Camelids

Camelid Annual Vaccination Recommendations

Based on recommendations from:

Washington State University College of Veterinary Medicine

Colorado State University College of Veterinary Medicine

 

Adults:

Core vaccines:

  •                Rabies
  •                *Clostridium Types C &D
  •                *Tetanus

*Given as a single vaccine “CDT”

Risk- based vaccines:

  • West Nile Virus
  • Eastern and Western Encephalitis
  • Equine Herpes-Virus

Breeding Females: no vaccines should be administered in the first trimester

  •                 Rabies: prior to breeding or after parturition
  •                 CDT: 4-6 weeks prior to parturition
  •                 Deworming 1 month prior to parturition (larvicidal)

Crias:

If dam has been vaccinated:

  •                 Rabies: 3 months and then annually (no booster)
  •                 CDT: Administer first dose at 3 months and then booster in 3-4 weeks

If dam has not been vaccinated:

  •                 Rabies: 3 months and then annually (no booster)
  •                 CDT: Administer first dose at 2-4 weeks and booster in 3-4 weeks

 

For further information on specific diseases and vaccine recommendations please refer to the following resources:

WashingtonState University

Colorado State University

crias

Deworming and Parasite Control

Based on the recommendations published by the following organizations:

Agriculture Information Service (ATTRA) and Southern Consortium for Small Ruminant Parasite Control. Sustainable Control of Internal Parasites in Small Ruminant Production. Southern Consortium for Small Ruminant Parasite Control. Smart Drenching and FAMACHA: Integrated Training for Sustainable Control of Gastrointestinal Nematodes in Small Ruminants.

 

Deworming recommendations have changed in recent years and practitioners have stopped recommending mass deworming of stock at regular intervals. Mass treatment of animals in this fashion has helped breed a population of worms which are resistant to anthelminitics (dewormers). Targeted deworming is now recommended where animals are dewormed based on the results of regularly performed fecal egg counts or on physical examination. For more information on these techniques, specific parasites and helpful management tips for your farm please refer to the website below.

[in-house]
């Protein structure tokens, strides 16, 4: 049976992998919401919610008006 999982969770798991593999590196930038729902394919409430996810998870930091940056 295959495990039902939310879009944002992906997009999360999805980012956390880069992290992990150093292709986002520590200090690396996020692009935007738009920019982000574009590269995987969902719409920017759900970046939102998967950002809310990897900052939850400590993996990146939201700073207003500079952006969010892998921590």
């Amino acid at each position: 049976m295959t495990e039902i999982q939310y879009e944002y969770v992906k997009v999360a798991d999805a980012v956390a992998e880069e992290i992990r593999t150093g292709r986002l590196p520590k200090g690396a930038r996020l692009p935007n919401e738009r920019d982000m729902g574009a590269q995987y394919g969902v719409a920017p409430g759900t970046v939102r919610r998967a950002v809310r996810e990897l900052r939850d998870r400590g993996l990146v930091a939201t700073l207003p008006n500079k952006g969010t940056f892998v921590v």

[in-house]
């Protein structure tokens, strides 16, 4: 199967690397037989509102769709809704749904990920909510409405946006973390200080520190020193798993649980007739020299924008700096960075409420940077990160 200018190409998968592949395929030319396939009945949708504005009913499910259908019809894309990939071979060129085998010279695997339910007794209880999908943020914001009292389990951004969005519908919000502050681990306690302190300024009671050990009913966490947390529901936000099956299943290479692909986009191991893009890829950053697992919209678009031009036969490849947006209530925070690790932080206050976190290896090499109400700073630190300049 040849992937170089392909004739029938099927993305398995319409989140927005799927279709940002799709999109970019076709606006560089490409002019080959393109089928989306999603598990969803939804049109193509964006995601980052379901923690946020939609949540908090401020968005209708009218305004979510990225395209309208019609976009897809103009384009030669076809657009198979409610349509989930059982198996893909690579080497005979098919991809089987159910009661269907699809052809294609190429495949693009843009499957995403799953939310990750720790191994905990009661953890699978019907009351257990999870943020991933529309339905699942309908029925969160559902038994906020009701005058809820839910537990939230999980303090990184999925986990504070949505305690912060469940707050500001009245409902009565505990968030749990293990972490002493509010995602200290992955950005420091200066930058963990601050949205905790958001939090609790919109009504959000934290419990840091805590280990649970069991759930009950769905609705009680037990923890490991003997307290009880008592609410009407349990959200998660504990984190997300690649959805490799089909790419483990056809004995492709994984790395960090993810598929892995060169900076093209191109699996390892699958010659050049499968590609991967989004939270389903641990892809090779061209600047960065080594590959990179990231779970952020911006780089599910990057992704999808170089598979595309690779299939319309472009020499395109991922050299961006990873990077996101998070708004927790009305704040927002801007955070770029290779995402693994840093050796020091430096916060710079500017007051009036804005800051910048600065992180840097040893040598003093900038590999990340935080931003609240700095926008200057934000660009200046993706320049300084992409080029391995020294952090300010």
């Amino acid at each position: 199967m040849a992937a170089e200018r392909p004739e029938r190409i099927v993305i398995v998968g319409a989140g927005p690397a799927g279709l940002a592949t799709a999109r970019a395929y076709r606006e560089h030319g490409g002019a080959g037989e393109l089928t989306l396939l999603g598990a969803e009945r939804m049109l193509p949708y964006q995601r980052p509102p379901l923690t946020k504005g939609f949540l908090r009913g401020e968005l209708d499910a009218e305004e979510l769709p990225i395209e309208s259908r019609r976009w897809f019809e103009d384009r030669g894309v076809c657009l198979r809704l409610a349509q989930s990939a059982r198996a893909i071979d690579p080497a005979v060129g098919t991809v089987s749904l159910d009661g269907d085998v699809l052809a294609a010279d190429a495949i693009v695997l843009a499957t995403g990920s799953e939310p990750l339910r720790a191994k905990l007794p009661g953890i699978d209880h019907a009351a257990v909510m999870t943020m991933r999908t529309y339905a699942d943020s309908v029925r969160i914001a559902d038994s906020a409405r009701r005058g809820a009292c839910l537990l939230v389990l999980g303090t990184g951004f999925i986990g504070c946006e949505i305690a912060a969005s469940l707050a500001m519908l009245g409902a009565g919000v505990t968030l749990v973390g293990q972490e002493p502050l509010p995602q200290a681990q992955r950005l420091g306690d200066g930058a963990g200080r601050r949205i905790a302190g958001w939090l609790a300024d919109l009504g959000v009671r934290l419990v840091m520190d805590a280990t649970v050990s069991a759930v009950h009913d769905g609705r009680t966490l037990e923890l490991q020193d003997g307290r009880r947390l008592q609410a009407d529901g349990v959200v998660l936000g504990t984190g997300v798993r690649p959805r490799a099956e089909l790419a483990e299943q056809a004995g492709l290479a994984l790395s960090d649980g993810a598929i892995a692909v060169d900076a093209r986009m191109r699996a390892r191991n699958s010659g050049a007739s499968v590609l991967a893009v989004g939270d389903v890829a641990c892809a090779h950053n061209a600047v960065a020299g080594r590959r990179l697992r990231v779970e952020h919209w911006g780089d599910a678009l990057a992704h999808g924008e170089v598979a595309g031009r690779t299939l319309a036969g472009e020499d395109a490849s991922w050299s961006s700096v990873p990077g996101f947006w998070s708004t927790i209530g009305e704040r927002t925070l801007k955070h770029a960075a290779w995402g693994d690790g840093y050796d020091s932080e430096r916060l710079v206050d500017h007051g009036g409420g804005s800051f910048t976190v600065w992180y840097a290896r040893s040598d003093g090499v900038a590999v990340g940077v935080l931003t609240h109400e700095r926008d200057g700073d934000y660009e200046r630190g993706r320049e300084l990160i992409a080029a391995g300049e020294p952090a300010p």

Mature animal: Fecal egg count twice yearly and deworm as instructed

Breeding doe/ ewe: Fecal Egg Count: 4-6 weeks prior to parturition

Young stock: at 3 months and then twice yearly

 

Moxidectin (Cydectin) should not be used in animals younger than 4 months or in pregnant or breeding animals as appropriate safety studies have not been performed in the U.S.

 

Camelids are susceptible to infection with P. tenuis, a meningeal worm. We recommend deworming monthly with Ivermectin from May- Dec. Camelids should also have fecal egg counts performed in the spring and fall.

 

For further information on specific parasites and deworming recommendations please refer to:

Agriculture Information Service (ATTRA) and Southern Consortium for Small Ruminant Parasite Control. Sustainable Control of Internal Parasites in Small Ruminant Production. Available at: http://www.sare.org/Learning-Center/Fact- Sheets/Sustainable-Control-of-Internal-Parasites-in-Small-Ruminant-Production.  Southern Consortium for Small Ruminant Parasite Control. Smart Drenching and FAMACHA: Integrated Training  for Sustainable Control of Gastrointestinal Nematodes in Small Ruminants. Available at: http://www.sare.  org/content/download/73466/1063855/file/SmartDrenchingTrainingManual.pdf.